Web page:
Peggy Olson Has Finally Come Into Her Own — And So Has Don Draper

By
Share:

A Mad Men episode can never be reduced to a single takeaway, but that didn’t stop fans from forming a consensus after the season six finale: Don Draper goes down, Peggy Olson comes up. The implosion of her affair with Ted aside, Peggy entered Mad Men‘s final round of episodes with the Shot Seen ‘Round the Blogosphere, a literal replacement of Don and an echo of the Draper-centric opening credits. The boss she couldn’t seem to escape, on the other hand, was finally out of her hair, leaving Peggy his heir apparent. If you can’t beat ’em, become him.

Enter season seven, which opened on a hopeful note. Peggy’s in a position of authority over not one, but two former mentors, vetting Don-as-Freddie’s freelance work and rocking a power suit to boot. “Time Zones” nonetheless wastes no time in bursting Peggy boosters’ bubble. In between that one-on-one meeting and her ensuing ugly-cry on the floor of her apartment, Peggy endures one reminder after another that she’s far from in charge. She reports to a boss who pushes her away from perfectionism, not towards it; she has awkward break-room encounters with the ghost of relationships past; she fends off tenants who make her Upper West Side apartment less of a home than yet another uphill battle.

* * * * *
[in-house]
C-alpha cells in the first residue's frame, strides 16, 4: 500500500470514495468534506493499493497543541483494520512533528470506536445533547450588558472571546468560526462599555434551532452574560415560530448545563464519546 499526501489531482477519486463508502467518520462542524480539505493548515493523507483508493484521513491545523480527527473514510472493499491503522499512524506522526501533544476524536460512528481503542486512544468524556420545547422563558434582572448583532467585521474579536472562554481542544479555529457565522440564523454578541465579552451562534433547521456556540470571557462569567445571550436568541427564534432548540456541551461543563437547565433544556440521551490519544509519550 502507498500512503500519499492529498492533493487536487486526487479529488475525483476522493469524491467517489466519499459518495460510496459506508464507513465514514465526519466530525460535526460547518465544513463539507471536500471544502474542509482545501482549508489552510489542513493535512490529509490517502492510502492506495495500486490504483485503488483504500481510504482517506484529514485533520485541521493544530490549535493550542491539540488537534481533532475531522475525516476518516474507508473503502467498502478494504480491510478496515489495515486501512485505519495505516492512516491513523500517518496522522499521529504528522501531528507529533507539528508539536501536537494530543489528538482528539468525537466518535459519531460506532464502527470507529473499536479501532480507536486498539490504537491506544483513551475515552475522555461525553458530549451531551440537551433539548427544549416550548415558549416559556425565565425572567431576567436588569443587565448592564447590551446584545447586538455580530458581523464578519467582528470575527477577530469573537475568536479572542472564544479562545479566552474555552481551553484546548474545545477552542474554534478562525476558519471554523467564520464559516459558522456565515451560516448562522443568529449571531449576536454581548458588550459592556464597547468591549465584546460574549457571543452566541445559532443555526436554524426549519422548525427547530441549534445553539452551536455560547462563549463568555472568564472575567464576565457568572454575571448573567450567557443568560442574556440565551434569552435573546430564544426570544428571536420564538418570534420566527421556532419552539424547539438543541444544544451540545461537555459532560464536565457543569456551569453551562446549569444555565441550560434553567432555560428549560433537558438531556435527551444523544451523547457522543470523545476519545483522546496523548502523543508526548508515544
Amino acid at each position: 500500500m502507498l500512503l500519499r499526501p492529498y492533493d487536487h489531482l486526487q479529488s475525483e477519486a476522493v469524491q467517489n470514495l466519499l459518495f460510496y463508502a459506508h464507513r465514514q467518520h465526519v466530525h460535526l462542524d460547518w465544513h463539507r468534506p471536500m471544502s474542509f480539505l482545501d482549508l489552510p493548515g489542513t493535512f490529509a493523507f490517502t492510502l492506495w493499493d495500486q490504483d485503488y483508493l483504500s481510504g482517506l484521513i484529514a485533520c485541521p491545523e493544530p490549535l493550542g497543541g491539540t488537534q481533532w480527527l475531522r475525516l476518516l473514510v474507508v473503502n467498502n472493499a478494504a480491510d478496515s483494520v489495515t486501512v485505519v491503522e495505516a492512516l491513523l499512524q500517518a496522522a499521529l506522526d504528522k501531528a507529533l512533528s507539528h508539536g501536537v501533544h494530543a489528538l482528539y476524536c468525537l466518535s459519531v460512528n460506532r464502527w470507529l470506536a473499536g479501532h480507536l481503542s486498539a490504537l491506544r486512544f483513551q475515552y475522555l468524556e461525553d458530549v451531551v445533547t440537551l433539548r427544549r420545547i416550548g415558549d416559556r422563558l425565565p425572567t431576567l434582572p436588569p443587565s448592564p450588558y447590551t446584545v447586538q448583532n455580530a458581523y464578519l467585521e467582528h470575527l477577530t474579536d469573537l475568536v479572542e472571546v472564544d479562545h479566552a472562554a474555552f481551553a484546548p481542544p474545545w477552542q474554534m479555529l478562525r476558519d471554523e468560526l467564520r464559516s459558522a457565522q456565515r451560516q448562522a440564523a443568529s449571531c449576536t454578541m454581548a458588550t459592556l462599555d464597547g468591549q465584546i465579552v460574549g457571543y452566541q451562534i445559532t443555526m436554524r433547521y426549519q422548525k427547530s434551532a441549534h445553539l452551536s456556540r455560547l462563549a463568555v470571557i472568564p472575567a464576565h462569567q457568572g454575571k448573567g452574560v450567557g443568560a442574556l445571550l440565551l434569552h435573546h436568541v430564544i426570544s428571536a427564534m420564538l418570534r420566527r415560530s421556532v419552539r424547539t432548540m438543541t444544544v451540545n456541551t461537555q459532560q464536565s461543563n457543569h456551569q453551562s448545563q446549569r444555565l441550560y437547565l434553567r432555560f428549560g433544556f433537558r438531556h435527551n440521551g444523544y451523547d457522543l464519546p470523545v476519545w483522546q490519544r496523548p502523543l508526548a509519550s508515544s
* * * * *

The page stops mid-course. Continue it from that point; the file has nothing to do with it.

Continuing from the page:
And then came “A Day’s Work,” the Valentine’s Day episode that saw Peggy take out her frustration in the least appealing way possible. And “Field Trip,” where the dynamic-duo reunion some (naively) hoped for merely added Peggy to the long list of people who wished Don would just go away already. It was enough to make some worry whether the writers’ room had carried a fan favorite into Jill Abramson territory, translating her frustration into a grab bag of gendered pejoratives it was all too easy to see Lou or Shirley using behind her back: bitchy, temperamental, bitter, and yes, brusque. Even if Peggy’s newly one-dimensional persona made sense, either as an extension of the character or a commentary on the impossible situation in which early leaners-in found themselves, it wasn’t fun to watch.

We shouldn’t have worried, though, because the final two episodes used Peggy’s (and Don’s) early-season struggles to move her forward—professionally, yes, but also creatively and personally. Because in advertising, as Don shows her, one’s ability to channel the unconscious desires of the consumer is directly related to one’s ability to channel one’s own desires after confronting them head-on. That’s when she hits on the need for connection which becomes the heart of the Burger Chef pitch, a need she has to recognize in herself before she can identify it in the station wagon-driving soccer moms she’s targeting. It’s a breakthrough facilitated by the mentor she once tried to leave behind, and one that comes from Peggy herself rather than her circumstances.